In reality the greatest established threat to Londoners comes not from terrorists or youths with knives but from drivers.

Terrorists and youths with knives are pathetic underachievers compared with motorists.

In 2007 in London there were 23,210 collisions, which resulted in 28,361 casualties Of these, 222 were fatally injured, 3,562 were seriously injured, and 24,577 were slightly injured. 331 children (under 16) were ‘fatal or serious’.

[source [PDF format]

Don’t expect any discussion of this in our media. Pedestrians will continue to die on Britain’s pavements, hit by reckless drivers who 'lose control'. Cyclists will continue to be run down or crushed by reckless and inattentive drivers. Business as usual.

Saturday, 20 September 2008

Just fancy that!

From the old Waltham Forest Cycling Campaign website:

In Waltham Forest, Car-Free Day takes place on Saturday rather than on Sunday as elsewhere. The borough's Cycling Officer, Gina Harkell explains this is because it has "more impact on cars. Sunday is a quiet day and much easier to close roads on, but is obviously less effective."

But that was the old days. This year, like last year, Waltham Forest’s car free day will be on a Sunday! Well, the council wouldn’t want to upset drivers, obviously. What's more, Waltham Forest’s car free day this Sunday has been cleverly timed to clash with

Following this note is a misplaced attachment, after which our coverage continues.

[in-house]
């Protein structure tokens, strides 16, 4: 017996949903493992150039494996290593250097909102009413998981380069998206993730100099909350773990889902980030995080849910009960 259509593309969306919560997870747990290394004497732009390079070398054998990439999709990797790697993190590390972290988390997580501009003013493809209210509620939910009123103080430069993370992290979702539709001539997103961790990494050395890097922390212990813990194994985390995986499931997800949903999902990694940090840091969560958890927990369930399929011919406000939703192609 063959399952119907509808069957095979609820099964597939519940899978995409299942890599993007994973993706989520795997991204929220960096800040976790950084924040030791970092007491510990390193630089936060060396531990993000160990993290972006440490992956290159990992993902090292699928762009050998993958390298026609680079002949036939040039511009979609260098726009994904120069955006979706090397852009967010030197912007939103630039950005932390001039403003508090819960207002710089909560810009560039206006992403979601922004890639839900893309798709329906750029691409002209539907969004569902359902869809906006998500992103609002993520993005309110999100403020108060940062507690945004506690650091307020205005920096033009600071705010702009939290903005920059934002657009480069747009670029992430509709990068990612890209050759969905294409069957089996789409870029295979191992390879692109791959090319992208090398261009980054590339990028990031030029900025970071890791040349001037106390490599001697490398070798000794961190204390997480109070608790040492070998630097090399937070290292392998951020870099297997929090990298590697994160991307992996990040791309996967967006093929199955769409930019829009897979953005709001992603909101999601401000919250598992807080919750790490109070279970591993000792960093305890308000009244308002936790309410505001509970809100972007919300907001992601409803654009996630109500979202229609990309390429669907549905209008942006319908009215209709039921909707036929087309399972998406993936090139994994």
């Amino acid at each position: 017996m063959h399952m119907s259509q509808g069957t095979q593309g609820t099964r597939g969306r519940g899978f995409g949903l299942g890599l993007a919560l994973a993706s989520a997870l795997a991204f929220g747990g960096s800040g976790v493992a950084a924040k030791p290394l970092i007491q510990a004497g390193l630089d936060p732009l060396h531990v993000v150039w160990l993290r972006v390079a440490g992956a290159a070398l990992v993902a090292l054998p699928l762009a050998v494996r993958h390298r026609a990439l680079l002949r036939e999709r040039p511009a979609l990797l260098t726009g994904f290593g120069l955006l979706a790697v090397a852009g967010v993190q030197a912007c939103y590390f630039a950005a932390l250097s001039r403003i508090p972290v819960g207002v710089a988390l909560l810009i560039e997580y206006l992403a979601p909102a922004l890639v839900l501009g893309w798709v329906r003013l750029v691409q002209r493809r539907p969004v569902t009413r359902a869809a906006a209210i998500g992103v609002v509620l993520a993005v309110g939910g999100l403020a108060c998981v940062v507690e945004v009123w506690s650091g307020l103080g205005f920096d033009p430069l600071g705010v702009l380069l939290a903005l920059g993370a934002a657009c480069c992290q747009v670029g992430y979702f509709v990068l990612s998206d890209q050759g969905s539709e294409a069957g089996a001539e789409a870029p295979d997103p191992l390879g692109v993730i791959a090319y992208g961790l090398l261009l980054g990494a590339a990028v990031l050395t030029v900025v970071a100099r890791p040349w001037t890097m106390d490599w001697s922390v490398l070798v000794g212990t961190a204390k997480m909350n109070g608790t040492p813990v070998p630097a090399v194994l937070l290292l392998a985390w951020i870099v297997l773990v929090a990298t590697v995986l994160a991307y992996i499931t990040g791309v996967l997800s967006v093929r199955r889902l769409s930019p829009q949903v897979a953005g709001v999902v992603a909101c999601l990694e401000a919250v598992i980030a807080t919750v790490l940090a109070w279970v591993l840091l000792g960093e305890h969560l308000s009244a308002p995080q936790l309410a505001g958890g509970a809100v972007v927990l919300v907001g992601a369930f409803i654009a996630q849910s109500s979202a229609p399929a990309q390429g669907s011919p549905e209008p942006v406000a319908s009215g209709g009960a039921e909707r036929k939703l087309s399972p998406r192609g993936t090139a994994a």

London's biggest free cycling event this weekend. Olympic gold medal winners will be among an estimated 50,000 cyclists at the Sky Sports London Freewheel on Sunday when some of the City's most famous roads are closed to motorists. Participants will cycle past landmarks such as the Tower of London, Houses of Parliament and Buckingham Palace.

One thing does surprise me though. Sky Sports London Freewheel is free but participants must register in advance. Why should anyone have to register in order to cycle through central London? Does this mean unregistered cyclists who turn up will be turned away by surly stewards?


Last year I posted a couple of comments about the local car free day here and here. The council took my criticisms to heart, and as you can see from the photograph below (taken this week, in that delightful section under the Lea Bridge Road bridge) there has been an enormous improvement in the condition of the prize-winning Orient Way cycle lane.

4X4 killer driver charged

The woman who crushed a baby to death when she drove her 4X4 on to the pavement outside Selwyn Primary School in Highams Park has now been charged with a series of motoring offences.

Today’s Daily Mail has more details of what happened: